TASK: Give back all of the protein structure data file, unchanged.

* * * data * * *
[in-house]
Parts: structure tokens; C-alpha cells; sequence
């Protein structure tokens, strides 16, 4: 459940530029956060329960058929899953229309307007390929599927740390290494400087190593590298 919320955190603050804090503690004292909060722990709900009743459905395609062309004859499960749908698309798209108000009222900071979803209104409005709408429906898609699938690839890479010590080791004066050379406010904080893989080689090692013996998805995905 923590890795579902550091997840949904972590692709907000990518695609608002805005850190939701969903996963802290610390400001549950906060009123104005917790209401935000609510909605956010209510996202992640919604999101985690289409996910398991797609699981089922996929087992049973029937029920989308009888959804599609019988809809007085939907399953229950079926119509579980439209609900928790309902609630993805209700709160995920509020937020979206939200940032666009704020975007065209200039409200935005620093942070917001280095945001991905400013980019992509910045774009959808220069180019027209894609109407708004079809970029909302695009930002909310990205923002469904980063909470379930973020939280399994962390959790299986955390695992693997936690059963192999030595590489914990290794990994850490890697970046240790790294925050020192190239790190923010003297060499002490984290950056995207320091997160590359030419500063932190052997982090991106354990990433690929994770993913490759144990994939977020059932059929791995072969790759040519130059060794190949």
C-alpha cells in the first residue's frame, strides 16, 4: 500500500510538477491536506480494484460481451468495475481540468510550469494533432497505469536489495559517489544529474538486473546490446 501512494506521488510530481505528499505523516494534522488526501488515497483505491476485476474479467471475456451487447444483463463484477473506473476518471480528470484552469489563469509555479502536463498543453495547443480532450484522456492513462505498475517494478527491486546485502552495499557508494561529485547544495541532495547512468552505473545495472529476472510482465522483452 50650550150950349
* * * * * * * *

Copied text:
[in-house]
Parts: structure tokens; C-alpha cells; sequence
């Protein structure tokens, strides 16, 4: 459940530029956060329960058929899953229309307007390929599927740390290494400087190593590298 919320955190603050804090503690004292909060722990709900009743459905395609062309004859499960749908698309798209108000009222900071979803209104409005709408429906898609699938690839890479010590080791004066050379406010904080893989080689090692013996998805995905 923590890795579902550091997840949904972590692709907000990518695609608002805005850190939701969903996963802290610390400001549950906060009123104005917790209401935000609510909605956010209510996202992640919604999101985690289409996910398991797609699981089922996929087992049973029937029920989308009888959804599609019988809809007085939907399953229950079926119509579980439209609900928790309902609630993805209700709160995920509020937020979206939200940032666009704020975007065209200039409200935005620093942070917001280095945001991905400013980019992509910045774009959808220069180019027209894609109407708004079809970029909302695009930002909310990205923002469904980063909470379930973020939280399994962390959790299986955390695992693997936690059963192999030595590489914990290794990994850490890697970046240790790294925050020192190239790190923010003297060499002490984290950056995207320091997160590359030419500063932190052997982090991106354990990433690929994770993913490759144990994939977020059932059929791995072969790759040519130059060794190949």
C-alpha cells in the first residue's frame, strides 16, 4: 500500500510538477491536506480494484460481451468495475481540468510550469494533432497505469536489495559517489544529474538486473546490446 501512494506521488510530481505528499505523516494534522488526501488515497483505491476485476474479467471475456451487447444483463463484477473506473476518471480528470484552469489563469509555479502536463498543453495547443480532450484522456492513462505498475517494478527491486546485502552495499557508494561529485547544495541532495547512468552505473545495472529476472510482465522483452 50650550150950349